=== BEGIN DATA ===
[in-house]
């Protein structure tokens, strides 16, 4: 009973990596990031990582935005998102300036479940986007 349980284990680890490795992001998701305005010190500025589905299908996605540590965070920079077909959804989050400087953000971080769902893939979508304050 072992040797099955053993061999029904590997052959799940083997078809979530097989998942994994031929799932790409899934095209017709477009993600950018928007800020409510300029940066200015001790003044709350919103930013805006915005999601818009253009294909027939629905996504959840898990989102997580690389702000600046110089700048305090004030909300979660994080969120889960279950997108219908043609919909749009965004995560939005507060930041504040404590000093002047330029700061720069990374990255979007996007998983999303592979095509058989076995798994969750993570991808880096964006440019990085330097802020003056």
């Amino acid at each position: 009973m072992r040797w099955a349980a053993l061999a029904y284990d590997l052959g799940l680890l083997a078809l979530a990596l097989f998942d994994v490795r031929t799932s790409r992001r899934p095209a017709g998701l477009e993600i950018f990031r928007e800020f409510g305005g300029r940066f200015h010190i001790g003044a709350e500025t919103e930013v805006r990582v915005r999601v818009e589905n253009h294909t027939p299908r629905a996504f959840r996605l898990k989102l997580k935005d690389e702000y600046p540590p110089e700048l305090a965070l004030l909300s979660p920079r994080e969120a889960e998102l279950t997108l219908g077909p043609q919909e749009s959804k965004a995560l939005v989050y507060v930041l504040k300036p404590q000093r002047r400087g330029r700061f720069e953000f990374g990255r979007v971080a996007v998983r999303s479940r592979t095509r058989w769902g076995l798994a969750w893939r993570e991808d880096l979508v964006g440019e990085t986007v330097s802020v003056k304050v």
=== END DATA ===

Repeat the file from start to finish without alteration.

[in-house]
């Protein structure tokens, strides 16, 4: 009973990596990031990582935005998102300036479940986007 349980284990680890490795992001998701305005010190500025589905299908996605540590965070920079077909959804989050400087953000971080769902893939979508304050 072992040797099955053993061999029904590997052959799940083997078809979530097989998942994994031929799932790409899934095209017709477009993600950018928007800020409510300029940066200015001790003044709350919103930013805006915005999601818009253009294909027939629905996504959840898990989102997580690389702000600046110089700048305090004030909300979660994080969120889960279950997108219908043609919909749009965004995560939005507060930041504040404590000093002047330029700061720069990374990255979007996007998983999303592979095509058989076995798994969750993570991808880096964006440019990085330097802020003056």
């Amino acid at each position: 009973m072992r040797w099955a349980a053993l061999a029904y284990d590997l052959g799940l680890l083997a078809l979530a990596l097989f998942d994994v490795r031929t799932s790409r992001r899934p095209a017709g998701l477009e993600i950018f990031r928007e800020f409510g305005g300029r940066f200015h010190i001790g003044a709350e500025t919103e930013v805006r990582v915005r999601v818009e589905n253009h294909t027939p299908r629905a996504f959840r996605l898990k989102l997580k935005d690389e702000y600046p540590p110089e700048l305090a965070l004030l909300s979660p920079r994080e969120a889960e998102l279950t997108l219908g077909p043609q919909e749009s959804k965004a995560l939005v989050y507060v930041l504040k300036p404590q000093r002047r400087g330029r700061f720069e953000f990374g990255r979007v971080a996007v998983r999303s479940r592979t095509r058989w769902g076995l798994a969750w893939r993570e991808d880096l979508v964006g440019e990085t986007v330097s802020v003056k304050v």